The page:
San1 Deficiency Leads to Cardiomyopathy Due to Excessive R-Loop-Associated DNA Damage and Cardiomyocyte Hypoplasia
Biochimica et Biophysica Acta - Molecular Basis of Disease
R-loops are naturally occurring transcriptional intermediates containing RNA/DNA hybrids. Excessive R-loops cause genomic instability, DNA damage, and replication stress. Senataxin-associated exonuclease (San1) is a protein that interacts with Senataxin (SETX), a helicase resolving R-loops. It remains unknown if R-loops-induced DNA damage plays a role in the heart, especially in the proliferative neonatal cardiomyocytes (CMs). San1−/− mice were generated using the CRISPR/Cas9 technique. The newborn San1−/− mice show no overt phenotype, but their hearts were smaller with larger, yet fewer CMs. CM proliferation was impaired with reduced cell cycle-related transcripts and proteins. S9.6 staining revealed that excessive R-loops accumulated in the nucleus of neonatal San1−/− CMs. Increased γH2AX staining on newborn and adult heart sections exhibited increased DNA damage. Similarly, San1−/− AC16-cardiomyocytes showed cumulative R-loops and DNA damage, leading to the activation of cell cycle checkpoint kinase ATR and PARP1 hyperactivity, arresting G2/M cell-cycle and CM proliferation. Together, the present study uncovers an essential role of San1 in resolving excessive R-loops that lead to DNA damage and repressing CM proliferation, providing new insights into a novel biological function of San1 in the neonatal heart. San1 may serve as a novel therapeutic target for the treatment of hypoplastic cardiac disorders.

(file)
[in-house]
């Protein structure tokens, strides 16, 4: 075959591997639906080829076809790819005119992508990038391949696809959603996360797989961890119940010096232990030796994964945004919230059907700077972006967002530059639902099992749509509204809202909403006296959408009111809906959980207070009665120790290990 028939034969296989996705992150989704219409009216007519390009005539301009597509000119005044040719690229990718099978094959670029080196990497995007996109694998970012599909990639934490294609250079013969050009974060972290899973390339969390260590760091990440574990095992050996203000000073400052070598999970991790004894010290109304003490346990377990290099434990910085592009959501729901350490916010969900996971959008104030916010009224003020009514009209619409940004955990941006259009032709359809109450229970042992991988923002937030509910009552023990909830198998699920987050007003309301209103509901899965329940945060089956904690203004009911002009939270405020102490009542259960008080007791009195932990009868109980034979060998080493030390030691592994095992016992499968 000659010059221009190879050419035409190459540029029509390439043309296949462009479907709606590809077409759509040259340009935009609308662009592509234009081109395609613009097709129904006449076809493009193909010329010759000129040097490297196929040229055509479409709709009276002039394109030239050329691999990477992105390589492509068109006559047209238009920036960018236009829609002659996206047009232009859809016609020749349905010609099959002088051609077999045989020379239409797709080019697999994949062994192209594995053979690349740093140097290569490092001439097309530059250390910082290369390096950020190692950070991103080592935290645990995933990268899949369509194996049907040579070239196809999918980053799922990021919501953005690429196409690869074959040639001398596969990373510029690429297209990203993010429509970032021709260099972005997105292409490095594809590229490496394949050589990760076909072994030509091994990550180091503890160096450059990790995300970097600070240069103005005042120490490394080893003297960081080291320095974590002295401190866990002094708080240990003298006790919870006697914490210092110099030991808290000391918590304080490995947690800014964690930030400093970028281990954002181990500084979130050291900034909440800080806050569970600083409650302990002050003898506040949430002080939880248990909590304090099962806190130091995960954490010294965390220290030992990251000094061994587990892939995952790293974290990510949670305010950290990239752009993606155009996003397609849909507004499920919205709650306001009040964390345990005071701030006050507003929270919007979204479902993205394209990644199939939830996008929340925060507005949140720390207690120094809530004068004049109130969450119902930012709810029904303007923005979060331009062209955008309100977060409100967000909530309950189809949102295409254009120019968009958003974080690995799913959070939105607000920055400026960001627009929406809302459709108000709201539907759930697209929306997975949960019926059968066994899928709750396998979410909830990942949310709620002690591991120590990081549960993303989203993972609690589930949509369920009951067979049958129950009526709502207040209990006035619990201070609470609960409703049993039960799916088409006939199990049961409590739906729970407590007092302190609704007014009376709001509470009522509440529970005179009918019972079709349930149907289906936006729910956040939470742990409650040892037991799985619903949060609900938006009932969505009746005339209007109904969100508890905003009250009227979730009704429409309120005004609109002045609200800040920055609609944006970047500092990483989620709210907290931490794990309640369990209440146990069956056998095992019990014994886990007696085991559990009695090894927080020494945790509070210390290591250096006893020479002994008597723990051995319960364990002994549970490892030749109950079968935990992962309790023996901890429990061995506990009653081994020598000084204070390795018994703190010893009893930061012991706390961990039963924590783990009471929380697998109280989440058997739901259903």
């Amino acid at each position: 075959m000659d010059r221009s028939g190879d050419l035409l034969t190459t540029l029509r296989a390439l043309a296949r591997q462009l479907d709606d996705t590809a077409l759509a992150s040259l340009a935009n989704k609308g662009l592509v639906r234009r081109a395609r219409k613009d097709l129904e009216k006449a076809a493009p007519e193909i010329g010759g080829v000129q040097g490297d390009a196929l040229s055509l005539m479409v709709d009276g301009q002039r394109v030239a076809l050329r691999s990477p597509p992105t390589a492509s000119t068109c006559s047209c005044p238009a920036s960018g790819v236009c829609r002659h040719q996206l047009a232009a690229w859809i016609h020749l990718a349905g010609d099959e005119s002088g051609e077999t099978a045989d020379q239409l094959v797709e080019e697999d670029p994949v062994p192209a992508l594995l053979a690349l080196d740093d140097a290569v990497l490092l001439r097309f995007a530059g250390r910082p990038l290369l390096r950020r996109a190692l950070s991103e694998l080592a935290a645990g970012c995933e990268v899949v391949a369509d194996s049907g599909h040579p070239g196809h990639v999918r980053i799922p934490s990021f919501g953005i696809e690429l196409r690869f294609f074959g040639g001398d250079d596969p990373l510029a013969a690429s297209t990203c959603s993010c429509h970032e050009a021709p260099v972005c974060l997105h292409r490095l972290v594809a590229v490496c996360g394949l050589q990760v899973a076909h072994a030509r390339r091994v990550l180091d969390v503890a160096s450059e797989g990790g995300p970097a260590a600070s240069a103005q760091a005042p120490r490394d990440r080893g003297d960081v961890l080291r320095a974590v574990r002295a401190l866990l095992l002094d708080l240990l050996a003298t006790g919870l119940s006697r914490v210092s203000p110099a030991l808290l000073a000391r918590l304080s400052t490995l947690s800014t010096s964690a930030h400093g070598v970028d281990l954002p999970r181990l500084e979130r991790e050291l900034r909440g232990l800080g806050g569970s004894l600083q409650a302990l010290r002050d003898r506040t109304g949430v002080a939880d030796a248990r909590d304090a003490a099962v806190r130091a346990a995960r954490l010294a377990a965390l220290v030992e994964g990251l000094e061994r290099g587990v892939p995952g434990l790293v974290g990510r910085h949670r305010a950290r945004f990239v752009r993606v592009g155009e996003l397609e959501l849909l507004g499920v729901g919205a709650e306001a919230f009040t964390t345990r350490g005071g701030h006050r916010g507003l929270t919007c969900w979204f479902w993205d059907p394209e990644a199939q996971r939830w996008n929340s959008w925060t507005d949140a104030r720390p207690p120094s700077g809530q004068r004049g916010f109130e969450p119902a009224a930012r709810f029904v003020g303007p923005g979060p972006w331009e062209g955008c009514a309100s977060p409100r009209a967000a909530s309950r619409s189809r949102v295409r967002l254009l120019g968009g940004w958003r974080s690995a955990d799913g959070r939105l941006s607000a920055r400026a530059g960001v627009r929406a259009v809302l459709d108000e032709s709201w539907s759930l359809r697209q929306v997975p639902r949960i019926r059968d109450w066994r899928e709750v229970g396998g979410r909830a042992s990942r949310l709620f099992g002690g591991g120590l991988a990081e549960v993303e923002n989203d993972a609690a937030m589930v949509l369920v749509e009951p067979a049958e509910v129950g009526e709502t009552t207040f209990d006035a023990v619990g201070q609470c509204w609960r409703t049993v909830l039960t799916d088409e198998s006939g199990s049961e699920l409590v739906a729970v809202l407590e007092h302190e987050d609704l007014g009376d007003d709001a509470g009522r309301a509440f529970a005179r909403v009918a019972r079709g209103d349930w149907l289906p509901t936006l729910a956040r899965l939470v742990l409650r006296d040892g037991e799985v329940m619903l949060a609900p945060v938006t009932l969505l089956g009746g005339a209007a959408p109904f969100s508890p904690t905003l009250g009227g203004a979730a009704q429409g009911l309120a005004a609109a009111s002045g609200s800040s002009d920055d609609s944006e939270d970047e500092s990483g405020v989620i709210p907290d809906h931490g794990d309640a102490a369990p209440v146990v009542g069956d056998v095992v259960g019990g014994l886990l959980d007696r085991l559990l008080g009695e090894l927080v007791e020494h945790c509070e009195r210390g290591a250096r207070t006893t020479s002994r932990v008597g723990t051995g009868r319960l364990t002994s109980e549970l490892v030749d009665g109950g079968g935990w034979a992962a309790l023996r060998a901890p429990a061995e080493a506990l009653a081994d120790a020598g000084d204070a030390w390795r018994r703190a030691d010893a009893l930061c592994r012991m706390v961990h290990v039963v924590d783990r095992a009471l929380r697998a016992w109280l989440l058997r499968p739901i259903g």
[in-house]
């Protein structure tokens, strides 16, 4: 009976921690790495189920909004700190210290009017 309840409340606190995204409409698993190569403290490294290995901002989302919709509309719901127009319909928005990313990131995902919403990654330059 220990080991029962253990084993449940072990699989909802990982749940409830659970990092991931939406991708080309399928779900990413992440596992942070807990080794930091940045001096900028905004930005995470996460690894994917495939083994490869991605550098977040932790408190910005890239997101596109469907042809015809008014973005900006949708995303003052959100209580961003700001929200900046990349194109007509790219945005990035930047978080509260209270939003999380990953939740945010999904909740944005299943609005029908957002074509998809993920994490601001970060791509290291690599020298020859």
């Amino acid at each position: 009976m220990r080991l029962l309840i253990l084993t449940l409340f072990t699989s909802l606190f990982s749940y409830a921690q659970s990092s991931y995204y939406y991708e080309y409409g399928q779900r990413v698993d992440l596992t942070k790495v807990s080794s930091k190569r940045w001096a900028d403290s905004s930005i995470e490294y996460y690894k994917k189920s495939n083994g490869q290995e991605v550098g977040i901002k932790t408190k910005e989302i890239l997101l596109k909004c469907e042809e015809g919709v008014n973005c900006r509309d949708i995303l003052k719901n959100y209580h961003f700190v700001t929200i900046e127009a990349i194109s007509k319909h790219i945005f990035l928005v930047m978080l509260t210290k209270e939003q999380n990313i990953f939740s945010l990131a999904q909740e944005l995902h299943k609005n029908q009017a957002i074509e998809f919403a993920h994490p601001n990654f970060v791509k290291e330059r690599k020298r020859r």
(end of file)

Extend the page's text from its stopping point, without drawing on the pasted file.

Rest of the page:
Liu, Zhiheng; Gao, Xu; Zhou, Zhou; Kang, Sung Wook; Yang, Yong; Liu, Hao; Zhang, Chunqin; Wen, Zheng; Rao, Xiaoquan; Wang, Daowen; White, Donnell; Yang, Qinglin; and Long, Qinqiang, "San1 Deficiency Leads to Cardiomyopathy Due to Excessive R-Loop-Associated DNA Damage and Cardiomyocyte Hypoplasia" (2021). School of Medicine Faculty Publications. 247.